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Part A: General Topics | 9. Ownership of Geological Data

Ownership of minerals is deemed to be distinct from ownership of mineral geological information. While mining laws generally allow mining licence holders to collect geological data under the terms of their license, they generally do not explicitly detail who owns the generated geological data. Liberia specifies that when the Minister of Mines authorizes a scientific or geological investigation, all ensuing data will be provided to the Ministry who will keep the data confidential for up to 3 years at the request of the entity who conducted the research. Congo-Brazzaville also specifically obliges exploration license holders to turn over all geological data to the State upon the termination of the license. While these instances can be deemed to infer government ownership of the data, it is not clear. Generally, the discussion of geological data revolves around the obligation of licence holders to maintain geological data records (Namibia, Sierra Leone, Ghana, Zambia, Zimbabwe, Rwanda, Botswana, and Nigeria), the right to obtain data from government agencies (Mozambique, Tanzania) and in some cases the reciprocal responsibility of licence holders to provide geological data to government entities (Ghana). To promote clarity in the law, it is helpful for the mining law to explicitly address the ownership of geological data collected by companies and mineral rights holders given that it is valued and monetizable information. Some laws (petroleum or mining) provide for government ownership of geological data collected by companies but may include rights for companies to use the data in relation to a specific project.

9. Example:

Article [_]

Subject to any right conferred under any provision of this [Act][Law][Code]:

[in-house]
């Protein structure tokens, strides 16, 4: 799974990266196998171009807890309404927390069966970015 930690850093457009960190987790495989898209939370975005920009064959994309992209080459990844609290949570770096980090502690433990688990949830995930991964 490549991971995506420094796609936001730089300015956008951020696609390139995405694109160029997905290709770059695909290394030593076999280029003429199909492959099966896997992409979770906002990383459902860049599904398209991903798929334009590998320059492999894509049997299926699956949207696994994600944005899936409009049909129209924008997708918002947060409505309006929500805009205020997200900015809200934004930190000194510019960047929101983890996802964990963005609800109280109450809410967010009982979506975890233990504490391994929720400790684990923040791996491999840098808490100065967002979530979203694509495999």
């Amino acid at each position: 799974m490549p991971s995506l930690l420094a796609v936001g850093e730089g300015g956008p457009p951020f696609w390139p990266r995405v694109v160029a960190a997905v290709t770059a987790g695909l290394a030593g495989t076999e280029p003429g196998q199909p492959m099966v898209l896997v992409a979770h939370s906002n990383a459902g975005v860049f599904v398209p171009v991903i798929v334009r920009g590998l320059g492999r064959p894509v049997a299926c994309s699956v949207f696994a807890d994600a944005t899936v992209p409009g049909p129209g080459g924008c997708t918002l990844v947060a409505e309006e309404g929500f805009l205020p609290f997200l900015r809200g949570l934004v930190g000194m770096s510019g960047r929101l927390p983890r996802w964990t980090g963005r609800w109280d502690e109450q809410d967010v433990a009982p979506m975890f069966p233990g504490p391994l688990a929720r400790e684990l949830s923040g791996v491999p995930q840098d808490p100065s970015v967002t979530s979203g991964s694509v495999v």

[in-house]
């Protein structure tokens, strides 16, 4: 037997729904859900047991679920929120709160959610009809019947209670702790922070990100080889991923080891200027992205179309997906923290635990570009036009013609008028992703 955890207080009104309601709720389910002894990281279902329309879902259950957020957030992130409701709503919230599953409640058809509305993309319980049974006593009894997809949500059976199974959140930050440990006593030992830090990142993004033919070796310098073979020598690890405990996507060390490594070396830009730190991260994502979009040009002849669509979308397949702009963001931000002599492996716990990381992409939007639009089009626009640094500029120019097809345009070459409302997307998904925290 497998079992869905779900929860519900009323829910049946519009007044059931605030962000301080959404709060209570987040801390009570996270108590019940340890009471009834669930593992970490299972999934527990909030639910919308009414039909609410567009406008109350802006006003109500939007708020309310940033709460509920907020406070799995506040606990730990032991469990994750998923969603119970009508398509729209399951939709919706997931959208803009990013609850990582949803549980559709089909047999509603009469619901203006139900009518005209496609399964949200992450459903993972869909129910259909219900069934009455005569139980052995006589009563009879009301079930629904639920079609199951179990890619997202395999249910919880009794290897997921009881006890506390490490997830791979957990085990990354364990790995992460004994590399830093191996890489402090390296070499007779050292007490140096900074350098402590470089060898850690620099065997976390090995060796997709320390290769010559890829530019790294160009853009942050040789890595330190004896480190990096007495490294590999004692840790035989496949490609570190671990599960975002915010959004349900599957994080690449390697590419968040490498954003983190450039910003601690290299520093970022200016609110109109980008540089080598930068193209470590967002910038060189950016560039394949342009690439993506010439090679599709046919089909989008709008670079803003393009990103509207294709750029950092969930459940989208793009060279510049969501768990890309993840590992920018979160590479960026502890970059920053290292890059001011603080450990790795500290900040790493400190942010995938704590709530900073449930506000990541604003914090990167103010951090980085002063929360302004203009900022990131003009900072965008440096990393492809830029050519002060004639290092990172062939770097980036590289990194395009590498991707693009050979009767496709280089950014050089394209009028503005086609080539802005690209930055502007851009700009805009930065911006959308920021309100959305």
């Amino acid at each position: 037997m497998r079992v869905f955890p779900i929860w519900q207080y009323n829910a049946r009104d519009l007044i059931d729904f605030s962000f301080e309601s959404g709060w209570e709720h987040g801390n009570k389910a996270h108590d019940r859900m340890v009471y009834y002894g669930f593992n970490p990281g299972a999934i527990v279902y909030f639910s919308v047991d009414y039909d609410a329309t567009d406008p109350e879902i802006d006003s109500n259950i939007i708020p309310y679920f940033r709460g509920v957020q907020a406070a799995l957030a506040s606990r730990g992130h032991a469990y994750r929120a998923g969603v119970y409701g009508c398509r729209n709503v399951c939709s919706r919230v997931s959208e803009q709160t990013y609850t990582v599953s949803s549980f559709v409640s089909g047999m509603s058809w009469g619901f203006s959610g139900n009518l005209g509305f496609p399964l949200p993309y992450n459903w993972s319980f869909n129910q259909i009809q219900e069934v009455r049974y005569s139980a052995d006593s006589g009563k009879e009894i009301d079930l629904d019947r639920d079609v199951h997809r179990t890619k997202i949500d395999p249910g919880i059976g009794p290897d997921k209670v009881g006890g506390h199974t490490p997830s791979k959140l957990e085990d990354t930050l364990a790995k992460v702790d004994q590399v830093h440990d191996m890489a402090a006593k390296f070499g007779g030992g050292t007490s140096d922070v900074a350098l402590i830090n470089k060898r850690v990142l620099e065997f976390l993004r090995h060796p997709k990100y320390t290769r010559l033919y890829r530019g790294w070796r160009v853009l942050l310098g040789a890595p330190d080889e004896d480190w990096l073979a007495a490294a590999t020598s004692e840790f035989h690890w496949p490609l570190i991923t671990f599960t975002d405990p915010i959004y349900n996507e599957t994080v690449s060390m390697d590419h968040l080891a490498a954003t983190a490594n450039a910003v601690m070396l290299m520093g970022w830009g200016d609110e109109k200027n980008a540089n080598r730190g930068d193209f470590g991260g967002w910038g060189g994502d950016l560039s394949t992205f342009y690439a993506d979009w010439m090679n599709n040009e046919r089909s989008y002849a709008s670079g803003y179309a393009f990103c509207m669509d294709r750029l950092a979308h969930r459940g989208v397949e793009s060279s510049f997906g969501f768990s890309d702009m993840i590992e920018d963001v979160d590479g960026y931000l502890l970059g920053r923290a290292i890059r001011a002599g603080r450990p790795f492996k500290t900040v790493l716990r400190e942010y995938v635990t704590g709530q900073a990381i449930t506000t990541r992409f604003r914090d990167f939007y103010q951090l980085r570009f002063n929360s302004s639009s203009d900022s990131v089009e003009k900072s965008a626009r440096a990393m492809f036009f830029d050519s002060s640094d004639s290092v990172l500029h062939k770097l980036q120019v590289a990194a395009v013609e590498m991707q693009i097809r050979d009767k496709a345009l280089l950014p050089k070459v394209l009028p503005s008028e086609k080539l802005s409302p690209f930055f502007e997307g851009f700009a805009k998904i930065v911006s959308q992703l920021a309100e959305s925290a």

(1) All geological data and its supports belongs to the [State]. The mining rights holder shall submit, every year during the first 90 days of the year, all data generated during its (exploration/exploitation) activity and the required supports (stones, samples, etc.).

(2) The [Regulating Authority] shall issue regulations specifying the format of the information delivered. In any case, such information shall be delivered in technological support and in a format internationally accepted by the mining industry.

(3) Geological information shall remain confidential. Neither the [State] nor the mining rights holder shall share this information with third parties, except when they require technical advice. In such case, the third party shall commit to keep the confidentiality.

(4) The mining rights holder shall take appropriate legal, technical and security measures to prevent its directors, agents and employees to share the information with third parties.

(5) At the issuance of the mining right, the [State] shall provide the mining rights holder all the geological data available referred to the area of the mining right. The mining rights holder may use such information as well as any other information generated during the (exploration/exploitation) phase.


This suggested example vests ownership of geological data in the State and provides for procedures that support ownership of the data by the State, including clear requirements on data transfer to the State. The example also applies strict confidentiality to geological data, only available on a need to know basis for advisers of the State, Mineral Right holders and their related third parties. The issue of level of confidentially applicable to geological data continues to be a debated area and each locality may need to grapple with the issue in the wider context of transparency and its relationship to marketable information.